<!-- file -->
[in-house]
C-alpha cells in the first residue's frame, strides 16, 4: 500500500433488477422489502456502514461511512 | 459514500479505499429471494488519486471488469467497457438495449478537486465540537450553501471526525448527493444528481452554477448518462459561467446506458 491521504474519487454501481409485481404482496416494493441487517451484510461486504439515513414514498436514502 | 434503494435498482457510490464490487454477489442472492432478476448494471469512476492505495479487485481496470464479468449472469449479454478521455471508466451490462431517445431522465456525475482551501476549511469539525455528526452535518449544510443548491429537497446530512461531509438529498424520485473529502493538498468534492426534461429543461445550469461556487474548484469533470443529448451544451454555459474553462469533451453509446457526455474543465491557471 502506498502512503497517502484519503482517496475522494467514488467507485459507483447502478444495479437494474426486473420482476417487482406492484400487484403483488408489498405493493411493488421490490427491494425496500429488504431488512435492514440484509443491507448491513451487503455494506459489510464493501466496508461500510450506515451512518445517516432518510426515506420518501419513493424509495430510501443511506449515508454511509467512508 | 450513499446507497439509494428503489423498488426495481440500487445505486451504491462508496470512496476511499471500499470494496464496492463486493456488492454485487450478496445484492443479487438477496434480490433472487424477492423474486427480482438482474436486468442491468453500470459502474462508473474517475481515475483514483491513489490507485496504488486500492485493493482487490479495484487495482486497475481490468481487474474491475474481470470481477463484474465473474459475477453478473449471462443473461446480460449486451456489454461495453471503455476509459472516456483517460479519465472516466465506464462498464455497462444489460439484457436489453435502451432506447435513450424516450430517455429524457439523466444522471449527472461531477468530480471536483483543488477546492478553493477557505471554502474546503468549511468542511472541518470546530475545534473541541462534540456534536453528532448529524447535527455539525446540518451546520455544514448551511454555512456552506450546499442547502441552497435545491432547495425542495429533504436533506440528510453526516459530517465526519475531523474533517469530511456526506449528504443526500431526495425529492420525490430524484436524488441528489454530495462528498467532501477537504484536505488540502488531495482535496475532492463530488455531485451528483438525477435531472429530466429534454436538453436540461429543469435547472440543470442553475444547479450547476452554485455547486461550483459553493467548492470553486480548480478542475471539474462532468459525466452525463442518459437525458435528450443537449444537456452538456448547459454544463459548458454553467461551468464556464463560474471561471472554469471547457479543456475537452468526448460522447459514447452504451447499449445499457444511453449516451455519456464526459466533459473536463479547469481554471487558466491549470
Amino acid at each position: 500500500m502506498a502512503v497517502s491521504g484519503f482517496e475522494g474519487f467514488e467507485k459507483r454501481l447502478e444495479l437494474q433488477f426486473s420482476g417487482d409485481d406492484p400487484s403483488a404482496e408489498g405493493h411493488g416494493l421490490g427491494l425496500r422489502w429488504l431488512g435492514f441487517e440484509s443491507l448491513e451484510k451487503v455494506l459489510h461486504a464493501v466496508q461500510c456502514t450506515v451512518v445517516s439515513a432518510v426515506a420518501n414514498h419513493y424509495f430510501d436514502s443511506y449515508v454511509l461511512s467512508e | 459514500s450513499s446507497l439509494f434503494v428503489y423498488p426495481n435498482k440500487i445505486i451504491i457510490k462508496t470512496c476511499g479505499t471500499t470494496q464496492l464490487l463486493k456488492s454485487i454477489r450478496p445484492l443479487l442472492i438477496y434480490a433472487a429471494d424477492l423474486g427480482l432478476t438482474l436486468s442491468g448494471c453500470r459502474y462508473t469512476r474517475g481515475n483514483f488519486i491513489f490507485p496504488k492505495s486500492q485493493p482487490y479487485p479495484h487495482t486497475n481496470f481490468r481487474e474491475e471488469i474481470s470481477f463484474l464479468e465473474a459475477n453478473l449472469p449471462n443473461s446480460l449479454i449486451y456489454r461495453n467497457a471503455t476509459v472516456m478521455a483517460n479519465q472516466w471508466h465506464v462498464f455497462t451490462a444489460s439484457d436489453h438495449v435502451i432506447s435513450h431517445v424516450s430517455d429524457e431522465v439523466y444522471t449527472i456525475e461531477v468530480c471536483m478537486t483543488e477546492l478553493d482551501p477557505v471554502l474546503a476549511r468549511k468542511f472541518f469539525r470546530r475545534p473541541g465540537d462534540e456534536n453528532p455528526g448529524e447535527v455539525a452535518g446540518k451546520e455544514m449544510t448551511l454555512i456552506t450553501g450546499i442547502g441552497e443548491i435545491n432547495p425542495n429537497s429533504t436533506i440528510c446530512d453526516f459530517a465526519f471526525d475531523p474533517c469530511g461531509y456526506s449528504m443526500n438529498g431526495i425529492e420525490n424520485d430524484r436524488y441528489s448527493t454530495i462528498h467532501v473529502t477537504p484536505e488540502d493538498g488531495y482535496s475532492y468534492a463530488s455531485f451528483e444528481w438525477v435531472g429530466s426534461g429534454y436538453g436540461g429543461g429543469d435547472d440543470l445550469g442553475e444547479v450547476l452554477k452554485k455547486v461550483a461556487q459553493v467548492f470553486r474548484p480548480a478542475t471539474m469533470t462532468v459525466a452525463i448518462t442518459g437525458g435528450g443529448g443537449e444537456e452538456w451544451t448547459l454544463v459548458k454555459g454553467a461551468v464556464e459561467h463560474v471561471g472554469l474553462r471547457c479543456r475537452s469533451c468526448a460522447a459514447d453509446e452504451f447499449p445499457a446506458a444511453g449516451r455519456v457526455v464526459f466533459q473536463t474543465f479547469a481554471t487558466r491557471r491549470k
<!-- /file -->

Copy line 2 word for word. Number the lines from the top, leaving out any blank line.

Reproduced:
C-alpha cells in the first residue's frame, strides 16, 4: 500500500433488477422489502456502514461511512 | 459514500479505499429471494488519486471488469467497457438495449478537486465540537450553501471526525448527493444528481452554477448518462459561467446506458 491521504474519487454501481409485481404482496416494493441487517451484510461486504439515513414514498436514502 | 434503494435498482457510490464490487454477489442472492432478476448494471469512476492505495479487485481496470464479468449472469449479454478521455471508466451490462431517445431522465456525475482551501476549511469539525455528526452535518449544510443548491429537497446530512461531509438529498424520485473529502493538498468534492426534461429543461445550469461556487474548484469533470443529448451544451454555459474553462469533451453509446457526455474543465491557471 502506498502512503497517502484519503482517496475522494467514488467507485459507483447502478444495479437494474426486473420482476417487482406492484400487484403483488408489498405493493411493488421490490427491494425496500429488504431488512435492514440484509443491507448491513451487503455494506459489510464493501466496508461500510450506515451512518445517516432518510426515506420518501419513493424509495430510501443511506449515508454511509467512508 | 450513499446507497439509494428503489423498488426495481440500487445505486451504491462508496470512496476511499471500499470494496464496492463486493456488492454485487450478496445484492443479487438477496434480490433472487424477492423474486427480482438482474436486468442491468453500470459502474462508473474517475481515475483514483491513489490507485496504488486500492485493493482487490479495484487495482486497475481490468481487474474491475474481470470481477463484474465473474459475477453478473449471462443473461446480460449486451456489454461495453471503455476509459472516456483517460479519465472516466465506464462498464455497462444489460439484457436489453435502451432506447435513450424516450430517455429524457439523466444522471449527472461531477468530480471536483483543488477546492478553493477557505471554502474546503468549511468542511472541518470546530475545534473541541462534540456534536453528532448529524447535527455539525446540518451546520455544514448551511454555512456552506450546499442547502441552497435545491432547495425542495429533504436533506440528510453526516459530517465526519475531523474533517469530511456526506449528504443526500431526495425529492420525490430524484436524488441528489454530495462528498467532501477537504484536505488540502488531495482535496475532492463530488455531485451528483438525477435531472429530466429534454436538453436540461429543469435547472440543470442553475444547479450547476452554485455547486461550483459553493467548492470553486480548480478542475471539474462532468459525466452525463442518459437525458435528450443537449444537456452538456448547459454544463459548458454553467461551468464556464463560474471561471472554469471547457479543456475537452468526448460522447459514447452504451447499449445499457444511453449516451455519456464526459466533459473536463479547469481554471487558466491549470